Lachlan Stevens has subsequently moved from a role as Victoria’s men’s assistant coach to head coach of both the Renegades women and the Victorian women’s state side, while Trent Woodhill, who has acted in numerous roles at the Stars, will now combine his post as the club’s list manager with coaching the women’s team.
“It’s a great opportunity and one I’m looking forward to getting stuck in to. I’ve been involved with the Stars for many years now and know the environment and the ethos well,” Woodhill said. “We’re backing ourselves to bounce back from some of the results in recent WBBL seasons. The competition is only getting stronger and we need to be stronger too. I’d certainly like to see a maiden finals appearance this season and win the title but there is plenty of work to do first.”
Andrew Lynch remains list manager of the Renegades and CV head of selectors. Lynch and Woodhill also report into the CV general cricket manager Shaun Graf. “Trent is well known to everyone at the Stars and in the Big Bash more broadly. I’m pleased he’s accepted this opportunity to move into a Head Coach position with the WBBL squad,” Graf said.
“Trent brings a deep understanding of the game and has demonstrated an ability to think differently and outside the box in the way we prepare elite teams to deliver on the field. I know Trent will be working hard with the current squad and any future new signings to deliver a highly competitive squad ahead of this season.”
Rachel Priest loses New Zealand central contract
Priest, 34, won back her national contract last year after impressing for Western Storm in the Kia Super League and Sydney Thunder in the Big Bash, having been dropped by former head coach Haidee Tiffin after the 2017 World Cup in England, who cited fitness issues for her omission.
But after a return of 60 runs in four T20 World Cup innings and no half-centuries since her recall, she has not been offered a contract for the 2020-21 season.
Priest’s fellow keeper-batter Bernadine Bezuidenhout has also made way, after being left out of the T20 World Cup squad, with Dodd – who debuted in 2010 and last played international cricket in 2018 – winning her first full deal following a year on a development contract.
Kerr, whose younger sister Amelia has been a New Zealand regular for nearly four years, has also been offered a national contract for the first time on the back of her tournament-record 20 wickets in last season’s Super Smash, which helped Wellington Blaze to the title. She was part of the squad for the T20 World Cup, playing in New Zealand’s opening game against Sri Lanka.
Bob Carter, New Zealand’s head coach, said that Kerr and Dodd’s contracts were “an acknowledgement of hard work and perseverance”.
“I’m happy the majority of our group can remain stable as we look for continual improvement and application from our players,” Carter said. “We have an experienced core of White Ferns and want to ensure our younger, less experienced players have the chance to learn from them over the next 12 months.”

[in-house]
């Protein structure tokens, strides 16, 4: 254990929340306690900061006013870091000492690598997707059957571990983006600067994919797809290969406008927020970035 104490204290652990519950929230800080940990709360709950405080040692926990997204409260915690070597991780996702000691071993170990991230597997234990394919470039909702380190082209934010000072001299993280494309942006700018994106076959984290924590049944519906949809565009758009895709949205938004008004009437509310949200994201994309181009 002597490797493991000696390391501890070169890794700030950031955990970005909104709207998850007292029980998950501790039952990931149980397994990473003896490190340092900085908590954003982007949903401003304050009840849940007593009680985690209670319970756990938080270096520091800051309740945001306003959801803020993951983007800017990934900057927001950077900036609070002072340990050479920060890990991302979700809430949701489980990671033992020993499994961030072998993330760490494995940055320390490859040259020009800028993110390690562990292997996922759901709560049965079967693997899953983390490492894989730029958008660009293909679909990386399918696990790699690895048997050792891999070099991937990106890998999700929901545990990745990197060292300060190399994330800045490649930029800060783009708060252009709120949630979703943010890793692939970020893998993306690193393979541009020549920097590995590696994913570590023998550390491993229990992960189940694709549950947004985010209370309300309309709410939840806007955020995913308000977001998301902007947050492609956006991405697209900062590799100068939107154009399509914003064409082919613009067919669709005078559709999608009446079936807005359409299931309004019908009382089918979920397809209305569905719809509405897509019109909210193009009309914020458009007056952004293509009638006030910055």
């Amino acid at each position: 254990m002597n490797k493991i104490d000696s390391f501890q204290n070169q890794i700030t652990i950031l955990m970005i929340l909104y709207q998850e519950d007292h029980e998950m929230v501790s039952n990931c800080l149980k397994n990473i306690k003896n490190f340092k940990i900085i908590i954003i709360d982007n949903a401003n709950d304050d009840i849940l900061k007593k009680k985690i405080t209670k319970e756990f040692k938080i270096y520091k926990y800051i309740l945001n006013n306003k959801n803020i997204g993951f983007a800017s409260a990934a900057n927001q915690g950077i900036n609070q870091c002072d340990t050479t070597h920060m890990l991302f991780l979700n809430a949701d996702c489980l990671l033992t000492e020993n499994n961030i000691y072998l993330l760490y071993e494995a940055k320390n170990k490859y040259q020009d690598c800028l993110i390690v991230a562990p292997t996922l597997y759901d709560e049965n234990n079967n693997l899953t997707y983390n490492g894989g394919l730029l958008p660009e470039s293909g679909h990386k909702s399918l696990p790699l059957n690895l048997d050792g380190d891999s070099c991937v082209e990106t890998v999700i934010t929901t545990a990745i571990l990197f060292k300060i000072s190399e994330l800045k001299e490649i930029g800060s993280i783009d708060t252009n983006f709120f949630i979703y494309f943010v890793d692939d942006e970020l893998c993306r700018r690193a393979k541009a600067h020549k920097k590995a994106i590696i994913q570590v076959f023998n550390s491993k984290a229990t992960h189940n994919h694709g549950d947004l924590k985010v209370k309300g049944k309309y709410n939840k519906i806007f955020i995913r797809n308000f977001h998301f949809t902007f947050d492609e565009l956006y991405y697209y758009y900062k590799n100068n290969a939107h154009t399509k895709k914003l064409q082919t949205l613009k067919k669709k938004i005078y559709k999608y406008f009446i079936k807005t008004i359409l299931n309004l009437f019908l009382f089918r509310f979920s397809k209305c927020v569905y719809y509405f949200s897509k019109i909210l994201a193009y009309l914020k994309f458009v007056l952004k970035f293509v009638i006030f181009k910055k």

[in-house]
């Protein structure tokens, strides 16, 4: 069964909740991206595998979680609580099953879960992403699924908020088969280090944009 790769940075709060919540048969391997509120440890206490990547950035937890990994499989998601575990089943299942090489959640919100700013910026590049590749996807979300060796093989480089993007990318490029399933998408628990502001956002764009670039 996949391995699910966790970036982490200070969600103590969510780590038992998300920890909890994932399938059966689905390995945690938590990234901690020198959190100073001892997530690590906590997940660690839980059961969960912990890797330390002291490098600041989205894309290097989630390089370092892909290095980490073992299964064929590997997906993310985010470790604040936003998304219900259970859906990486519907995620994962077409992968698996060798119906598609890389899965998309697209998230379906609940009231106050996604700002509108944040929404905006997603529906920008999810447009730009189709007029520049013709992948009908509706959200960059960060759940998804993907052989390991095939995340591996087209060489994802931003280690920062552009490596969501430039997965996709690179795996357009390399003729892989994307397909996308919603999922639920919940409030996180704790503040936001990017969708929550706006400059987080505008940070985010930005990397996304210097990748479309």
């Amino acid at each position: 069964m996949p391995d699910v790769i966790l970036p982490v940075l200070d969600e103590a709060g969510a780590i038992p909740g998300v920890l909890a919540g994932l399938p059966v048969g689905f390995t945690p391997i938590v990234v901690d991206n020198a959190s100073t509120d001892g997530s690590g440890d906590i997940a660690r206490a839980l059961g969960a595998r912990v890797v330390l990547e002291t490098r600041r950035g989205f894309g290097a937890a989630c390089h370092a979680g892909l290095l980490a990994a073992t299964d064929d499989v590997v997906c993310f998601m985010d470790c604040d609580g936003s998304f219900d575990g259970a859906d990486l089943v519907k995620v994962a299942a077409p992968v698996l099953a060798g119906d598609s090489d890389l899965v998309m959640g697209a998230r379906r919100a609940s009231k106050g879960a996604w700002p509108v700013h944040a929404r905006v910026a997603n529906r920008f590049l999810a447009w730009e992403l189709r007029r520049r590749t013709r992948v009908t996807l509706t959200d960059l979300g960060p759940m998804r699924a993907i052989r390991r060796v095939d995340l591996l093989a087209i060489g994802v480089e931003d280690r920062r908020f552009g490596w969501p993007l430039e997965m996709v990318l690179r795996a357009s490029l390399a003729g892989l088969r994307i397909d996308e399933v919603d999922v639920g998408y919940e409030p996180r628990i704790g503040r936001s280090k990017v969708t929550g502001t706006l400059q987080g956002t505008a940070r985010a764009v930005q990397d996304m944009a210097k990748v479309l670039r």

New Zealand contract list, 2020-21: Suzie Bates, Sophie Devine, Natalie Dodd, Lauren Down, Maddy Green, Holly Huddleston, Hayley Jensen, Leigh Kasperek, Amelia Kerr, Jess Kerr, Rosemary Mair, Katey Martin, Katie Perkins, Anna Peterson, Hannah Rowe, Amy Satterthwaite, Lea Tahuhu.
South Africa cricketers could resume training next week after government nod
Subject to government approval, South Africa’s national and franchise cricketers could be back in training from next week, and may be involved in an exhibition event at the end of the month. The country moved to Level 3 of the five-stage lockdown today, which allows non-contact professional sports training and matches to take place, after consultation and approval from the sports ministry.
That means national sporting bodies are required to present the ministry with their return-to-train and return-to-play protocols which should include details around social distancing. Cricket South Africa (CSA) hope to submit their plans this week, with a view to resuming training next week.
In its first stage, the return-to-training plan will see franchise cricketers training at their home grounds, in accordance with set guidelines. That includes a prohibition on the use of saliva on the ball as well as regulations around the use of changing rooms – which will not be allowed – and the number of players and support staff who will train at the same time.
At a later stage, CSA will look into whether it is possible to obtain permits to allow for players to travel across provincial borders for camps and eventually matches. Currently, South Africans cannot move between provinces for any reason other than a funeral or the transportation of children between parents or to schools and even those trips require a permit. Inter-provincial travel will be allowed at Level 2 of the lockdown, but there is no indication of when that will be.
However, CSA still hope to be able to put on some live action at the end of June. An insider told ESPNcricinfo that the plan is to put on “something which we have not seen before,” which rules out a T20 festival or any other kind of franchise competition. CSA intend to reveal more in the next few weeks.
South Africa are not in a rush to return to training or playing as they enter the winter period. Their next assignment is a two-Test and five-match T20 series in West Indies in July-August, which is set to be postponed with West Indies due to be in England until the end of July. CSA and Cricket West Indies remain in talks about when to schedule the series and are considering all options, including playing it in South Africa later in the year.
South Africa are also due to host India for three T20s at the end of August and are looking at creating a bio-secure bubble for the series, which will take place behind closed doors. That series is particularly important for CSA finances, as it will help bolster their bank balance, amid forecasted losses of R645 million (approx. US $36.9 million) over the next four years. With South Africa’s Covid-19 cases expected to peak around July, it is possible the India series will have to take place later in the summer but CSA are confident it can happen before the end of the financial year in February 2021.